A Summary of U Boats
sunk by 2nd Support Group - Commanded by Captain
Johnnie Walker to July 44 and from then on, Commander Wemyss
|UBoat:||Date:||Ships that took part:||Detected By:||Destroyed By:|
|U202||1/2 June 43||Starling, Woodpecker, Kite, Wild Goose, Wren||Starling||Starling - gunfire|
|U119||24 June 43||Starling, Woodpecker, Wild Goose, Kite, Wren||Starling||Starling|
|U449||24 June 43||Wren, Woodpecker, Kite, Wild Goose, Starling (damaged)||Wren||Group Depth Charges|
|U462||30 July 43||Kite, Woodpecker, Wren, Wild Goose, Woodcock||Aircraft||Group Gunfire & Aircraft S/502 Sqn|
|U504*||30 July 43||Kite, Wren, Woodpecker, Wild Goose, Woodcock||Wren, Kite||Wild Goose|
|U226||6 Nov 43||Starling, Kite, Woodcock||Kite||Woodcock|
|U842||6 Nov 43||Starling, Wild Goose, Magpie||Wild Goose||Wild Goose|
|U592||31 Jan 44||Starling, Wild Goose, Magpie (Ring: Woodpecker, Kite, Wren)||Wild Goose||Wild Goose, Starling|
|U762||9 Feb 44||Wild Goose, Woodpecker, the rest as with 592 forming ring||Wild Goose||Woodpecker|
|U734||9 Feb 44||Wild Goose, Starling||Wild Goose||Wild Goose, Starling|
|U238||9 Feb 44||Starling, Kite, Magpie||Kite||Magpie|
|U424||11 Feb 44||Wild Goose, Woodpecker||Wild Goose||Wild Goose|
|U264||19 Feb 44||Woodpecker, Starling||Woodpecker||Woodpecker, Starling|
|U653||15 Mar 44||Wild Goose, Starling||Wild Goose, Aircraft A/825 Sqn from HMS Vindex||Starling|
|U961||30 Mar 44||Starling||Starling||Starling|
|U473||5 May 44||Wild Goose, Wren, Starling||Wild Goose||All|
|U333||31 July 44||Starling, Wren, Loch Killin, Loch Fada, Lochy, Dominica||Loch Killin||Loch Killin, Starling|
|U736||6 Aug 44||Starling, Wren, Loch Fada, Loch Killin, Dominica||Loch Killin||Loch Killin|
|U608||9 Aug 44||Wren, Loch Killin, Starling, Loch Fada, Dominica||Aircraft C/53 Sqn||Wren|
|U385||11 Aug 44||Starling, Wren, Loch Fada, Loch Killin, Dominica||Group & Aircraft P/461 Sqn||Group Gunfire|
|U1018||27 Feb 45||Wild Goose, Loch Fada, Loch Ruthven, Dominica, Labuan||Loch Fada||Loch Fada|
|U327||27 Feb 45||Loch Fada, Wild Goose, Loch Ruthven, Dominica, Labuan||Labuan & Aircraft H/112 Sqn (US)||Labuan, Loch Fada|
|U683||12 Mar 45||Loch Ruthven, Wild Goose||Loch Ruthven||Loch Ruthven|
*U504 Sank exactly to the day, 2 years after launch.
I understand, from information recently received that the
above table, sent to me by one of Walkers Men, is almost identical to
Appendix B of the book Relentless Pursuit written by Commander DEG Wemyss, HMS Wild Goose.
HMS Kite, HMS Starling and HMS Woodpecker
HMS Stork HMS Wild Goose and HMS Wren
HMS Magpie & Loch Killin & Loch Fada
Wild Goose - Officers
From Walker RN Page 1: The truth behind the invention known as the HEDGEHOG. An uninformed American source, highlighted on page 1, claims it for themselves. But, in the spirit of fair play, I print the real story here:
Quote: "The inherent fault of both ASDIC and sonar in 1939 was that the narrow beam generated by the transducer could not be directed downwards. As a result the escort lost contact with a target during the last few minutes of an attack, depth charges had to be dropped by guess work. To cure this problem the Admiralty Miscellaneous Department started work on a new weapon which could project a charge forwards, in other words, one which could be aimed while the target was still in the beam. The project started in December 1940 and the weapon, codenamed "HEDGEHOG" was ready for testing in the fall (autumn) of 1941. It comprised 6 rows of 4 spigots or heavy steel rods on which rested bombs with the propellant housed in a hollow tail. As the gases ignited in the tailpipe they thrust the projectile forward off the spigot. Because the recoil was mostly absorbed in resetting the springs on the spigot, the whole weapon was light and could be mounted on a small ships deck without much alteration. The destroyer HMS Westcott took the first operational Hedgehog in January 1942 and this was the destroyer that claimed the first kill with the Hedgehog, on February 2nd 1942. (Apparently, incorrect, as the Westcott used depth charges then ramming, unless these depth charges were 'hedgehog itself? Thanks to Alan Chitty for that tidbit) The United States was given details immediately and produced its own version. For small escorts such as PCE's a four bomb and 8 bomb version called "Mousetrap" was developed. The principal was also adapted by the British as a means of clearing invasion beach obstacles and was named "Hedgerow".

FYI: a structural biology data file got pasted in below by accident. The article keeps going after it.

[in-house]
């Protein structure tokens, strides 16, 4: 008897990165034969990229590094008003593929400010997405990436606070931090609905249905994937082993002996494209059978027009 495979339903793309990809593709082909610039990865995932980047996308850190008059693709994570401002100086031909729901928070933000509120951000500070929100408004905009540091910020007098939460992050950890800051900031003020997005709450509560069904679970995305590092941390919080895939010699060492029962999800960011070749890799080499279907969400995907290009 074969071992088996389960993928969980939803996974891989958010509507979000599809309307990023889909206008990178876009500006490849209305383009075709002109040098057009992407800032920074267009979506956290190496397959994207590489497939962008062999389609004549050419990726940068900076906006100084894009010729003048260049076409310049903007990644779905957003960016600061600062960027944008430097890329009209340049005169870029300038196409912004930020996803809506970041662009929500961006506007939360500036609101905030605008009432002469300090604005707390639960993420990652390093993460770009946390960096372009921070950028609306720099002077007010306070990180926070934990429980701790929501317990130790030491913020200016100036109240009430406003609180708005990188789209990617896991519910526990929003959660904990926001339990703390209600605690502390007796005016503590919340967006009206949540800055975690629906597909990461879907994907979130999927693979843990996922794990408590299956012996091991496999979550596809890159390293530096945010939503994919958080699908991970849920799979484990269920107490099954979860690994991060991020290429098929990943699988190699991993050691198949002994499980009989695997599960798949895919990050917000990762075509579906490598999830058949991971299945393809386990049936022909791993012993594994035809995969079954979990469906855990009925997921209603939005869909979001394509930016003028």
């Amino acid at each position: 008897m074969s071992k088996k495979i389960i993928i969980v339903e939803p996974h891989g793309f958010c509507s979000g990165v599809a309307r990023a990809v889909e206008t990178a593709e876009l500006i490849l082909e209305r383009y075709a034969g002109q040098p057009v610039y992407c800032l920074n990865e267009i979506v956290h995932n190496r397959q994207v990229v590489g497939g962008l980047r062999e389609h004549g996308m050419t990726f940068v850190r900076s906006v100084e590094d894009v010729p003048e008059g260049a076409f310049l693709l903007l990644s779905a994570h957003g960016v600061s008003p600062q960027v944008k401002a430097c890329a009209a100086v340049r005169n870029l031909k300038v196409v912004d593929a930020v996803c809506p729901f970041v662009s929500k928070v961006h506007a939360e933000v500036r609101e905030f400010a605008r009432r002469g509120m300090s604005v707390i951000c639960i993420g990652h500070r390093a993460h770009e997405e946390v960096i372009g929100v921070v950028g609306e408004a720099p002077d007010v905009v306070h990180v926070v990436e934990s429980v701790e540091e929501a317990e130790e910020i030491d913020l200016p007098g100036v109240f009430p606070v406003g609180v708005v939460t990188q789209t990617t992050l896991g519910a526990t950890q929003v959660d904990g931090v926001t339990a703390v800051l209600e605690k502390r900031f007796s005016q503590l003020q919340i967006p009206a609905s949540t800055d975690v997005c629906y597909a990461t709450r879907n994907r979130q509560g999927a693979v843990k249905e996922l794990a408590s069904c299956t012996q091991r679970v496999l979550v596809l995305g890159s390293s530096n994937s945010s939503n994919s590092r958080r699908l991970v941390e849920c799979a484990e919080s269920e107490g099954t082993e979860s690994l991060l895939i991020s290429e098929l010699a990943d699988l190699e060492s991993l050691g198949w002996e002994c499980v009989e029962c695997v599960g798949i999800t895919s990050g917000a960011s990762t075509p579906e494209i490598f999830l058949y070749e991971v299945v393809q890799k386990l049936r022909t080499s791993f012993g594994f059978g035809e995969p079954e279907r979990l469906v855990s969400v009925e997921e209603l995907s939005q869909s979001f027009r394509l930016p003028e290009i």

Thanks again to Ray Holden for finding this in a book. The book is "WW2 A Visual Encyclopedia". Editor John Keegan. Published by Parkgate Books. John Keegan was born in London in 1934. Educated Kings College Taunton, Wimbledon College and Balliol College, Oxford. He was Senior Lecturer at the Royal Military Academy Sandhurst. A man, you might say, who knows his bullets from his baguettes!
May 20th 2005 and I received an email from Lt Cdr Bruce Gibbons in Canada who passed on an internet address to me. It details the life of the Hedgehog Inventor Sir Charles Goodeve 1904 - 1980. This is Sir Charles' picture taken from his sons site. http://jwgibbs.cchem.berkeley.edu/CFGoodeve/index.html.
3 October 2005. I received the following email today. I am the son of Captain I.H. Bockett-Pugh, who commanded HMS Westcott during some of the second World War. I've just seen your page on the web. He told me a story once, of the testing of the Hedgehog. He (I think he said it was him, but it could have been another) was in Gibraltar, to test this device, when an enemy plane flew over to reconnoitre. My dad had no anti-aircraft weapon, so he fired the Hedgehog, and the plane flew away. I understood that this was the first use of the Hedgehog against the enemy. Charles.
Its is quite possible the HMS Westcott recorded the first "death" of a U Boat by hedgehog in that she sank U581. See this site for details: http://www.uboat.net/boats/u581.htm